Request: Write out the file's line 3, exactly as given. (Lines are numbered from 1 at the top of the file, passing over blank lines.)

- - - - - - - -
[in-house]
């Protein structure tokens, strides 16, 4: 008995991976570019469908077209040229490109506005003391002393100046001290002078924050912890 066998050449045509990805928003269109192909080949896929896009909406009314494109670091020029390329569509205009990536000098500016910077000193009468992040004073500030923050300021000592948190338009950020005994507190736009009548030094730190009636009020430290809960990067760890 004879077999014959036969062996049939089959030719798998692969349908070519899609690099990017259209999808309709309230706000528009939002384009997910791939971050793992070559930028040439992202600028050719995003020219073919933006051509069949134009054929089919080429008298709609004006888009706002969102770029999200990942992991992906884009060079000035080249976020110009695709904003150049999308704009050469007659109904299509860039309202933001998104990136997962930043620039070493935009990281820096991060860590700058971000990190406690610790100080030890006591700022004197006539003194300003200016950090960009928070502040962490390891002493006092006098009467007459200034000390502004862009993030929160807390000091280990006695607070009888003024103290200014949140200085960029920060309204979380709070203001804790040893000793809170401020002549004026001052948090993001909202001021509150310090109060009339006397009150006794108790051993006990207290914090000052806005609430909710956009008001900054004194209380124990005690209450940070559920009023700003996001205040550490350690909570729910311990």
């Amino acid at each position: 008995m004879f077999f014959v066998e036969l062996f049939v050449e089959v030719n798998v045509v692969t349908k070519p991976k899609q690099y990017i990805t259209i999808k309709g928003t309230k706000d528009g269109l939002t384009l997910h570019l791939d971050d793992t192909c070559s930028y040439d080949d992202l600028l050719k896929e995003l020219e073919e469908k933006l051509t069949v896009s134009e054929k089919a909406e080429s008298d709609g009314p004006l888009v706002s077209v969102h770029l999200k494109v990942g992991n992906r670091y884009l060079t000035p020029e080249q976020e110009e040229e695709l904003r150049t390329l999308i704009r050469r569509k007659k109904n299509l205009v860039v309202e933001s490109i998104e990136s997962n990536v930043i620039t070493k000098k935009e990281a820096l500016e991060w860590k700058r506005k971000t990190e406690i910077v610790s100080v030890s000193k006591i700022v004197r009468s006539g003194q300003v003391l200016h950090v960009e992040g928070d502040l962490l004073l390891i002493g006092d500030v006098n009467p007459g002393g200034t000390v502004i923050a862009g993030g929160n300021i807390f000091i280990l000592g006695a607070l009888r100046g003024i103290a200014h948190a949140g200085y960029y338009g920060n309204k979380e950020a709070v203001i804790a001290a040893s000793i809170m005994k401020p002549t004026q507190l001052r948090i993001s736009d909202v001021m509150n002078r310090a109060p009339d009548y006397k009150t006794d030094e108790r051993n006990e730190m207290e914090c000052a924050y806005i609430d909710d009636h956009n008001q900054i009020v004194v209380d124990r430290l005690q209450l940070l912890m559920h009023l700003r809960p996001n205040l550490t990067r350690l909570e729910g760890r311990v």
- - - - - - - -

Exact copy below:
């Amino acid at each position: 008995m004879f077999f014959v066998e036969l062996f049939v050449e089959v030719n798998v045509v692969t349908k070519p991976k899609q690099y990017i990805t259209i999808k309709g928003t309230k706000d528009g269109l939002t384009l997910h570019l791939d971050d793992t192909c070559s930028y040439d080949d992202l600028l050719k896929e995003l020219e073919e469908k933006l051509t069949v896009s134009e054929k089919a909406e080429s008298d709609g009314p004006l888009v706002s077209v969102h770029l999200k494109v990942g992991n992906r670091y884009l060079t000035p020029e080249q976020e110009e040229e695709l904003r150049t390329l999308i704009r050469r569509k007659k109904n299509l205009v860039v309202e933001s490109i998104e990136s997962n990536v930043i620039t070493k000098k935009e990281a820096l500016e991060w860590k700058r506005k971000t990190e406690i910077v610790s100080v030890s000193k006591i700022v004197r009468s006539g003194q300003v003391l200016h950090v960009e992040g928070d502040l962490l004073l390891i002493g006092d500030v006098n009467p007459g002393g200034t000390v502004i923050a862009g993030g929160n300021i807390f000091i280990l000592g006695a607070l009888r100046g003024i103290a200014h948190a949140g200085y960029y338009g920060n309204k979380e950020a709070v203001i804790a001290a040893s000793i809170m005994k401020p002549t004026q507190l001052r948090i993001s736009d909202v001021m509150n002078r310090a109060p009339d009548y006397k009150t006794d030094e108790r051993n006990e730190m207290e914090c000052a924050y806005i609430d909710d009636h956009n008001q900054i009020v004194v209380d124990r430290l005690q209450l940070l912890m559920h009023l700003r809960p996001n205040l550490t990067r350690l909570e729910g760890r311990v």